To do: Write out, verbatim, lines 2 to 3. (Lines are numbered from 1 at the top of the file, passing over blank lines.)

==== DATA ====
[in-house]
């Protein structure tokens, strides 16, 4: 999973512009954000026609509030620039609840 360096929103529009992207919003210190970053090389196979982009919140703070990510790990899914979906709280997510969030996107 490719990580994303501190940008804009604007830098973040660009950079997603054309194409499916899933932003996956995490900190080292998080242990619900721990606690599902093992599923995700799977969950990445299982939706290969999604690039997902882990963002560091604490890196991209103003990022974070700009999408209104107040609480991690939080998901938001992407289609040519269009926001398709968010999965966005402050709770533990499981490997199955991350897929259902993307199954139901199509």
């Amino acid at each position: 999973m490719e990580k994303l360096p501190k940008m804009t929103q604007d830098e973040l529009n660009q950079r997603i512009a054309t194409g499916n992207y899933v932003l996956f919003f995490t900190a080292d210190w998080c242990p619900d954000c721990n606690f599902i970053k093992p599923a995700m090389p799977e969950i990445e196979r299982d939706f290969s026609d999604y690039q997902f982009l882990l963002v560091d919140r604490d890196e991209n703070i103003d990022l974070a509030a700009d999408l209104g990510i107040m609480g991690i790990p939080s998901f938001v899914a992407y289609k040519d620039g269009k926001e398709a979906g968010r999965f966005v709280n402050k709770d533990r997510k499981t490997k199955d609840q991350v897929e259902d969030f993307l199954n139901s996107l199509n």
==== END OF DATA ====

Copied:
């Protein structure tokens, strides 16, 4: 999973512009954000026609509030620039609840 360096929103529009992207919003210190970053090389196979982009919140703070990510790990899914979906709280997510969030996107 490719990580994303501190940008804009604007830098973040660009950079997603054309194409499916899933932003996956995490900190080292998080242990619900721990606690599902093992599923995700799977969950990445299982939706290969999604690039997902882990963002560091604490890196991209103003990022974070700009999408209104107040609480991690939080998901938001992407289609040519269009926001398709968010999965966005402050709770533990499981490997199955991350897929259902993307199954139901199509």
């Amino acid at each position: 999973m490719e990580k994303l360096p501190k940008m804009t929103q604007d830098e973040l529009n660009q950079r997603i512009a054309t194409g499916n992207y899933v932003l996956f919003f995490t900190a080292d210190w998080c242990p619900d954000c721990n606690f599902i970053k093992p599923a995700m090389p799977e969950i990445e196979r299982d939706f290969s026609d999604y690039q997902f982009l882990l963002v560091d919140r604490d890196e991209n703070i103003d990022l974070a509030a700009d999408l209104g990510i107040m609480g991690i790990p939080s998901f938001v899914a992407y289609k040519d620039g269009k926001e398709a979906g968010r999965f966005v709280n402050k709770d533990r997510k499981t490997k199955d609840q991350v897929e259902d969030f993307l199954n139901s996107l199509n």